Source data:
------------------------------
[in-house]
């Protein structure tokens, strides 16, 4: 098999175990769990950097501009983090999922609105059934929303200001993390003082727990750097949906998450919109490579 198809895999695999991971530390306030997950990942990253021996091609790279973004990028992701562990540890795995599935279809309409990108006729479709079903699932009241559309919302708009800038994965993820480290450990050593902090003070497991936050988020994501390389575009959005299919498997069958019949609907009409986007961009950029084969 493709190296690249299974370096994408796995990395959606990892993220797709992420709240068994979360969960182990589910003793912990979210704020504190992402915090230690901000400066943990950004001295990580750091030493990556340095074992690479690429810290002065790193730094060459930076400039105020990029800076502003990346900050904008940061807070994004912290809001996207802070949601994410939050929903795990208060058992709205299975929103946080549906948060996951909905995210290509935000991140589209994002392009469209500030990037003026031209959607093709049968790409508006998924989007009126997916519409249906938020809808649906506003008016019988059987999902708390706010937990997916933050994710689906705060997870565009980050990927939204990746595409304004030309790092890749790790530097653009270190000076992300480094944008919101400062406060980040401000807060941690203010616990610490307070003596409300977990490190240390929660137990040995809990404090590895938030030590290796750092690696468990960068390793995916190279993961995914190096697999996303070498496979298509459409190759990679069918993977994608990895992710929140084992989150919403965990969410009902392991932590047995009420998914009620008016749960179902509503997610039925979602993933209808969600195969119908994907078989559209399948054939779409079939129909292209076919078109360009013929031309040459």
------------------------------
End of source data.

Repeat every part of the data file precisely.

[in-house]
């Protein structure tokens, strides 16, 4: 098999175990769990950097501009983090999922609105059934929303200001993390003082727990750097949906998450919109490579 198809895999695999991971530390306030997950990942990253021996091609790279973004990028992701562990540890795995599935279809309409990108006729479709079903699932009241559309919302708009800038994965993820480290450990050593902090003070497991936050988020994501390389575009959005299919498997069958019949609907009409986007961009950029084969 493709190296690249299974370096994408796995990395959606990892993220797709992420709240068994979360969960182990589910003793912990979210704020504190992402915090230690901000400066943990950004001295990580750091030493990556340095074992690479690429810290002065790193730094060459930076400039105020990029800076502003990346900050904008940061807070994004912290809001996207802070949601994410939050929903795990208060058992709205299975929103946080549906948060996951909905995210290509935000991140589209994002392009469209500030990037003026031209959607093709049968790409508006998924989007009126997916519409249906938020809808649906506003008016019988059987999902708390706010937990997916933050994710689906705060997870565009980050990927939204990746595409304004030309790092890749790790530097653009270190000076992300480094944008919101400062406060980040401000807060941690203010616990610490307070003596409300977990490190240390929660137990040995809990404090590895938030030590290796750092690696468990960068390793995916190279993961995914190096697999996303070498496979298509459409190759990679069918993977994608990895992710929140084992989150919403965990969410009902392991932590047995009420998914009620008016749960179902509503997610039925979602993933209808969600195969119908994907078989559209399948054939779409079939129909292209076919078109360009013929031309040459």